Mücella Yapıcı is an architect and activist, known for her work against urban renewal projects and environmental destruction in Turkey. She is the secretary and spokesperson of the activist group Taksim Solidarity, which was one of the leading organizations during the June 2013 Gezi Park protests. MERIP editorial committee member Elif Babül spoke to Yapıcı on June 22, 2018 in Istanbul at the Union of Chambers of Turkish Engineers and Architects, shortly before the 2018 presidential elections took place. The interview has been edited and condensed for publication.
What are the broader circumstances that led to the Gezi Park protests in June 2013?
Turkey’s economic and social policies underwent a serious transformation starting from the late 1970s. What are known as the June 24 decisions, that were announced right before the September 1980 military coup, foresaw the reorganization of the Turkish economy according to neoliberal principles. This transformation, which was pushed by the World Bank, led to a specific urbanization process triggered by the conversion of urban and agricultural lands into real estate.
The neoliberal restructuring of the Turkish economy continued after the AKP came to power. Under the guise of urban renewal projects, historical neighborhoods such as Tarlabaşı and buildings such as Emek and Majik cinemas were all being demolished to erect shopping malls. These shopping malls would all have underground lots. Taksim is a protected urban area where you cannot dig underground but the AKP government issued law 5366 to overcome those barriers.
All of a sudden in 2011, we heard talk of rebuilding the artillery barracks in Taksim square as part of a larger project to pedestrianize the area. We got together with a group of architects, engineers and city planners to examine the project and concluded that they were trying to open up underground service roads to benefit the new shopping malls they planned to build in Sıraselviler and Gümüşsuyu streets. When the plans were finally declared in February 2012, we gathered with representatives of the Chamber of Engineers and Architects and the Chamber of Urban Planners and decided to take the project to the court.
In addition to the lawsuit, we organized an information meeting and invited a wide range of civil society organizations, neighborhood boards, unions, political parties and individuals. No one from the AKP showed up. There was already a group called the Taksim Platform, composed of architects and intellectuals who lived in the area and were organizing campaigns to protest these projects. We spent a long time debating and discussing together.
In our meeting, we sensed something special happening and wanted to give it a form. We decided to call ourselves Taksim Solidarity and started working on a declaration. We formed a coordination committee and elected two secretaries. I am still serving as one of the secretaries and the spokesperson for Taksim Solidarity. We decided to arrive at decisions via consensus. We did not want to vote on anything. We wanted to talk through any objections and give everyone the chance to persuade others. It took 15 days to write a half page document because we wanted to compose something that everyone could agree upon.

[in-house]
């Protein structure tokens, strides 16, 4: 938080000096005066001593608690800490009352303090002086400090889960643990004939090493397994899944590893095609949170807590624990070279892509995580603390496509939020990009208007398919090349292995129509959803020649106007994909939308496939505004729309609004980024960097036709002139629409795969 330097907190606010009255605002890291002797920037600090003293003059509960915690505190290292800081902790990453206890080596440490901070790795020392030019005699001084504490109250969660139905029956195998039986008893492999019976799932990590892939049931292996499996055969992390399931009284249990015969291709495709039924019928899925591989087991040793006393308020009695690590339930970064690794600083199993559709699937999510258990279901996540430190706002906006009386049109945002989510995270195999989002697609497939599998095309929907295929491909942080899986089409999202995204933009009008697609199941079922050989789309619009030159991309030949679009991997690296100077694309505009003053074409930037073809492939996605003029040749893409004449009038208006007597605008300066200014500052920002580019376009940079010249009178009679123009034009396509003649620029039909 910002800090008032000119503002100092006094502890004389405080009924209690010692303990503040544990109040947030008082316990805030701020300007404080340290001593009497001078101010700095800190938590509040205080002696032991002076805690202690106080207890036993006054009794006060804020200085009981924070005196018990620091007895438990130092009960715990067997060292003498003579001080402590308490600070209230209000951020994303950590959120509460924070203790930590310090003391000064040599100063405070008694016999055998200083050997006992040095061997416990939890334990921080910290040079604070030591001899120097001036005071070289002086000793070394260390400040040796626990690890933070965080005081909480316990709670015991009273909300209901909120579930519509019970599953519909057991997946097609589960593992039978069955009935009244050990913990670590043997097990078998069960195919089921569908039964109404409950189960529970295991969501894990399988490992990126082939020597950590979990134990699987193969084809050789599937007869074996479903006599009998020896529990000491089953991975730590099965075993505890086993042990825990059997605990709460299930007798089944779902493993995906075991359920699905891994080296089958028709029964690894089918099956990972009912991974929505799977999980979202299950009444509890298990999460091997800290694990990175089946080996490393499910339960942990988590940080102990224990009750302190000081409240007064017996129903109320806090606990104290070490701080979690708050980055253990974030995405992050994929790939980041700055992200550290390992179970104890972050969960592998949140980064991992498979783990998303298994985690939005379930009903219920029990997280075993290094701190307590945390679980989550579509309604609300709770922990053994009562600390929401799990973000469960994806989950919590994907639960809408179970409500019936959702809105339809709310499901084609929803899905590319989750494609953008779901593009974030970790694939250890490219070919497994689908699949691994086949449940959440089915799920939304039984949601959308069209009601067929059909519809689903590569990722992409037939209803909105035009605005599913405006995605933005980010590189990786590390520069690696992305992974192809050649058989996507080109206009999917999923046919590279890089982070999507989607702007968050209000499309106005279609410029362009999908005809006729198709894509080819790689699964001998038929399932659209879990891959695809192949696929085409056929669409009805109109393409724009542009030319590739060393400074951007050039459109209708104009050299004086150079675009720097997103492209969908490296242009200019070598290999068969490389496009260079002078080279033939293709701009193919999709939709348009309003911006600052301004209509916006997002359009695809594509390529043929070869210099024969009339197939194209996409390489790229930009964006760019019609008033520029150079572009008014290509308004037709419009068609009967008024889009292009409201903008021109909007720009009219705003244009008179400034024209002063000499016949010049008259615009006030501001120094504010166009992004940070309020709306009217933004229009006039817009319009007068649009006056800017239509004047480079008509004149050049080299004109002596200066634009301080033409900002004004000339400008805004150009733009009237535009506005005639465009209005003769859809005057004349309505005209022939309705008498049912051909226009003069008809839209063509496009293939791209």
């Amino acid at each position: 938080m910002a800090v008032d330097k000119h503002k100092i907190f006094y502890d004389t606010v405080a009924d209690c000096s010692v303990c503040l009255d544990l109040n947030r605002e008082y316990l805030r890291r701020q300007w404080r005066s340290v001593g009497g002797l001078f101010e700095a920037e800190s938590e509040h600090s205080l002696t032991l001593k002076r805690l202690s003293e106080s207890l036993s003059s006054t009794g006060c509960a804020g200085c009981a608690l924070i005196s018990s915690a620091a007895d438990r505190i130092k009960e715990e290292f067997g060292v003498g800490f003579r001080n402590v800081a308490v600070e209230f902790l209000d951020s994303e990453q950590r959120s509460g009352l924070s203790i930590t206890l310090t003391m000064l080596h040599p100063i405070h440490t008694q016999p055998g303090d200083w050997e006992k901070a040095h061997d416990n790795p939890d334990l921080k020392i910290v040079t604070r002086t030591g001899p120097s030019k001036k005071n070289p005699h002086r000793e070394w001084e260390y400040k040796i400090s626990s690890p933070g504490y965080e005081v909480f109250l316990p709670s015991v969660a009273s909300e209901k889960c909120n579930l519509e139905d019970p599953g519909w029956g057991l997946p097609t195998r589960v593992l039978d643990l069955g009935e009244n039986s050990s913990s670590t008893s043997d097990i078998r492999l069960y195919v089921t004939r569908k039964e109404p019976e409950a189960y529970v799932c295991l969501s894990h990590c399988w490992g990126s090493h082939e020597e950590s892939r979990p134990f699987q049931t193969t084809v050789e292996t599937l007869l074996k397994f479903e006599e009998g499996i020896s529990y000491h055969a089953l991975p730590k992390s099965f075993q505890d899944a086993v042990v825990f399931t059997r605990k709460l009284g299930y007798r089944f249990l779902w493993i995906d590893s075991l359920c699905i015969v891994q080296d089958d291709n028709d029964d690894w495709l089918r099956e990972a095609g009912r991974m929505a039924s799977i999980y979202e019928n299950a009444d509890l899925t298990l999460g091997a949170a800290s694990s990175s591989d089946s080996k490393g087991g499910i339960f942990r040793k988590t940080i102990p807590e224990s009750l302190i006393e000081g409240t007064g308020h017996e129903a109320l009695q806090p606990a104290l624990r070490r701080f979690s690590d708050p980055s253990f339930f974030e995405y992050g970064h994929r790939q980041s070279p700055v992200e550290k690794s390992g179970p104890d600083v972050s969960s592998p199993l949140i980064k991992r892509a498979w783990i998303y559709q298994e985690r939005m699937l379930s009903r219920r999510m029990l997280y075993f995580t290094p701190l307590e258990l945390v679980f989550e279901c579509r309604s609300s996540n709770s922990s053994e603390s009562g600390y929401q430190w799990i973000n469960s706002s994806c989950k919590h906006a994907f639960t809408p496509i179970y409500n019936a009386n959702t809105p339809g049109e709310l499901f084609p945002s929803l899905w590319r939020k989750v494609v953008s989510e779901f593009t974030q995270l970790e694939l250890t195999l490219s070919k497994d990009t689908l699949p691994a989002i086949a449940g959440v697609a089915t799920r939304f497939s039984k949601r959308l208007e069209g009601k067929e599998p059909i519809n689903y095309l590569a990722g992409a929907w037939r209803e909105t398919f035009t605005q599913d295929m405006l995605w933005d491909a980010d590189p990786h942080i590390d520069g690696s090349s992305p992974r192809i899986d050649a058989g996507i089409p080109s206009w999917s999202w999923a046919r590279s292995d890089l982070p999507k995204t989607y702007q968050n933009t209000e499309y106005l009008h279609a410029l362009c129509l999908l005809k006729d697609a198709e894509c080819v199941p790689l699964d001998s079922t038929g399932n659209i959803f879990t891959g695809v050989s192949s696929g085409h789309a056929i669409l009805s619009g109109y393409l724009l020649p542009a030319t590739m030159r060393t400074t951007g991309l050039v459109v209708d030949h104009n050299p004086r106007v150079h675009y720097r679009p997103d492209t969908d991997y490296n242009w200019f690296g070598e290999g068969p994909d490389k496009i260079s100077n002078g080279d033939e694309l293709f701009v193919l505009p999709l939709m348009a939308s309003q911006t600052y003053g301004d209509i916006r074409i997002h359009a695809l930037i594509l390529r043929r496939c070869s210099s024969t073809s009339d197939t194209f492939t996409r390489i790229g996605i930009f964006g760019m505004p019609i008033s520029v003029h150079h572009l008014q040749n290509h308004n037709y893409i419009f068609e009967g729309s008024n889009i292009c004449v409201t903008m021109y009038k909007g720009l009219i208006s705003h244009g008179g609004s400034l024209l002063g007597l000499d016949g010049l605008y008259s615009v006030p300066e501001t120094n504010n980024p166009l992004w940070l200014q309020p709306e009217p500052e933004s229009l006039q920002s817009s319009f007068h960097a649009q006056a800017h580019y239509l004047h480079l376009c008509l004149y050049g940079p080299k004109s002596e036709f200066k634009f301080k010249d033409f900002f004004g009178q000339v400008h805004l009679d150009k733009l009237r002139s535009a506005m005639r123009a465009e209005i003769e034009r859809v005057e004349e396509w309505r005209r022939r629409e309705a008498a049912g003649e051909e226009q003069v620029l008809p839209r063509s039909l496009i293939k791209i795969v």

We declared the manifesto and invited everyone who agreed with it to come join us. We stood guard in Taksim every evening for the whole year. We explained to people what was going on and collected over 100,000 signatures in person—not on the internet. As a result of all this work, a network was formed. In the meantime, the lawsuits were all going well and we were feeling very positive. The May 1 gathering was held in Taksim, even though Erdoğan tried to ban it at first. An amazing crowd showed up, joined by LGBTQ people and others. It was an extraordinary time of organizing.
How did the actual protests begin?
Although we won a number of lawsuits, the company started construction even though the court decision did not allow them to touch Gümüşsuyu and Sıraselviler streets, nor Gezi Park. Suddenly on May 27 we received a phone call at the Chamber informing us that bulldozers had arrived at the park. We all rushed there. They had already started taking down the trees. We asked the workers to show us their permit and of course it was missing. They shut down the bulldozers and went away, but we spent the night at the park because they might come back at any time. The workers came back around 10 am the next day but by then, we had already formed a large and strong network. We tweeted the news and asked people to start gathering at the park. We tried to explain to the workers that they could not take down the trees without a permit.
All of a sudden, 30 or so men appeared out of nowhere and lined up in front of us with their backs turned. Afterwards, someone brought vests to make them look like municipality officials. Eventually, the police showed up and started pushing us, spraying us with teargas. We started hugging the trees, climbing on top of the bulldozers, all the while being gassed. They shut down their equipment and left. People started to set up small tents to spend the night. Around midnight, we woke up to a very violent police raid where they started burning down the tents. That was the start of the Gezi events. Everyone poured down to the park.
We were already organized and connected, but while we were occupying the park, an amazing natural organization sprang up. There were 2,500 people responsible for cleaning the park. We started holding solidarity meetings every night open to everyone who wanted to join. We again arrived at decisions by consensus, by persuading one another. We started holding forums which spread to the surrounding cities. We started to get the decisions of those other forums and took them into consideration.